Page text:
So when times are tough and I'm feeling blue, or I feel overwhelmed and completely ineffective at what I do, I have to remind myself... Your job changes every second, of every day, of every week, of every day. Yes, the teachers celebrating their 25th work anniversary have a lot of skill on a first year teacher. But if you are a brand new teacher, you have brand new ideas and an updated education for an updated generation. Your fire has not burnt out yet. You are passionate, and you are young. You are closer to the generation you are teaching. You relate better to them. So while you may not feel as good or effective as the old woman across the hall who's in her 50th year teaching kindergarten (true story... I know one of those), you have an advantage that they do not. you get this generation of kid. And that gift alone can make you just as effective.

And remember: people are not standardized, which means that teachers are not either. There is no one successful model. You each have a different teaching style and philosophy and daily routine, and they're all exactly what some kid needs. So you do you, and keep on keepin' on, because you have one of the most important jobs in the world, and if you get discouraged, the job won't get done.

You Can Be A Teacher And A Student
In fact, the best teachers still are students. The best teachers are the ones who are constantly seeking help. They're always attending collaborative meetings, searching Pinterest for the hottest new phonics games, and are working overtime so they can remain as a top performer in their craft. They might be required by the district to attend professional development trainings, but the best teachers are voluntarily offering more to their job.

So when it's 8:30 p.m. and you're still at school even though you were supposed to be home to join your boyfriend for dinner at 6:30 (it's like I'm speaking from experience or something...), remind yourself that it's because you are dedicated to what you do. If you keep learning new ways to become a great teacher, you will become a great teacher. In fact, that already makes you a great teacher. So looking for extra resources and asking for help is never a bad thing. It just means you are still learning. And by personal opinion, if you're doing this teaching thing right... you are always still learning.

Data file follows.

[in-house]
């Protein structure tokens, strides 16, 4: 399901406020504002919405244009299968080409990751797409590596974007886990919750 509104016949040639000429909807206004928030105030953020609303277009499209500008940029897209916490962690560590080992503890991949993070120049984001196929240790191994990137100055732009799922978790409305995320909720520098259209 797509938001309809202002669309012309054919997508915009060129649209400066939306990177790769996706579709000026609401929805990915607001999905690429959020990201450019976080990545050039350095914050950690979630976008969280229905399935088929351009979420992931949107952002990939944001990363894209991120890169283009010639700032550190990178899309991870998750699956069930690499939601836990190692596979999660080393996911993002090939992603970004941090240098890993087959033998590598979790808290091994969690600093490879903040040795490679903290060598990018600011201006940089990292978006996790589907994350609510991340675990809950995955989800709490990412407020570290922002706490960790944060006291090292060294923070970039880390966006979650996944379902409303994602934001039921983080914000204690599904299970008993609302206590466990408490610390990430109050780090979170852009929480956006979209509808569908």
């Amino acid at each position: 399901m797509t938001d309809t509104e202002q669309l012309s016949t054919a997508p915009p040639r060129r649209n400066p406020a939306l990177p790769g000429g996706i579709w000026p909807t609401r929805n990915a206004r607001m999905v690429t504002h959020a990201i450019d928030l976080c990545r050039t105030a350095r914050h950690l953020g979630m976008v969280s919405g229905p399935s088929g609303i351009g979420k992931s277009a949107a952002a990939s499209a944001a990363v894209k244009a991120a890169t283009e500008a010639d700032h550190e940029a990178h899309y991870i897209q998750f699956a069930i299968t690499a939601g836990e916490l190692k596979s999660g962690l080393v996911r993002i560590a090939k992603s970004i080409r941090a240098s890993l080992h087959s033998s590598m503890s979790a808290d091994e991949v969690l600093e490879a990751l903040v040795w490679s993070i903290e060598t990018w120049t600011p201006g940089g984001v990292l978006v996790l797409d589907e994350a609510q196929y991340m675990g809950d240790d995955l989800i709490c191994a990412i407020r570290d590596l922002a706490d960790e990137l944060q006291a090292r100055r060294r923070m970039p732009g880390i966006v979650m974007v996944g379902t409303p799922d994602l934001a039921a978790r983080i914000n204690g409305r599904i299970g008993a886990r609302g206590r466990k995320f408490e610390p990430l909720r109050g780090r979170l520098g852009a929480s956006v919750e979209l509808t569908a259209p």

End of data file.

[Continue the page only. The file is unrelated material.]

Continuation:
Broken Crayons Still Color
"Miss Harper!" the distraught wail came from the back table, "She broke my crayon!!!"

Oh lord, the mutter escaped my mouth. It was Friday. Come on, people. Get through it with me... We're almost there. But no. Instead, we're going to break other people's crayons and fight about it.

And then, like an angel, the quiet voice from a sweet little kinder boy said, "Don't worry, Miss Harper, I've got it."

The boy proceeded to stand up, retrieve the tape dispenser from the class supply area, and carry it over to the girl with the severed crayon. He took it from her hands, lined it up carefully, and taped it back together. It was as if he'd been a crayon doctor all his life. He was so prepared in that moment, you'd think that's what God had made him for: to fix that poor girl's crayon.

He handed it back to her gently. "I know it's not as pretty anymore," he told her, "but that's okay. Broken crayons still color."

I was sure I'd felt my jaw hit the floor. Tears were in my eyes instantly. How many times have we felt like that? "I'm ugly, I'm broken, I'm useless." But that couldn't be further from the truth.

The reality is, we're all crayons, and we've all been broken. We've had our wrappers ripped off, our ends dented up, and some of us have literally been snapped in half. But it doesn't really matter whether you're all worn down or fresh out of the box...

All that matters is that you still color.

1 comment:

  1. I totally agree with the facts explained here. I strictly follow these rules and suggest them to people who write papers for money. Highly motivating indeed.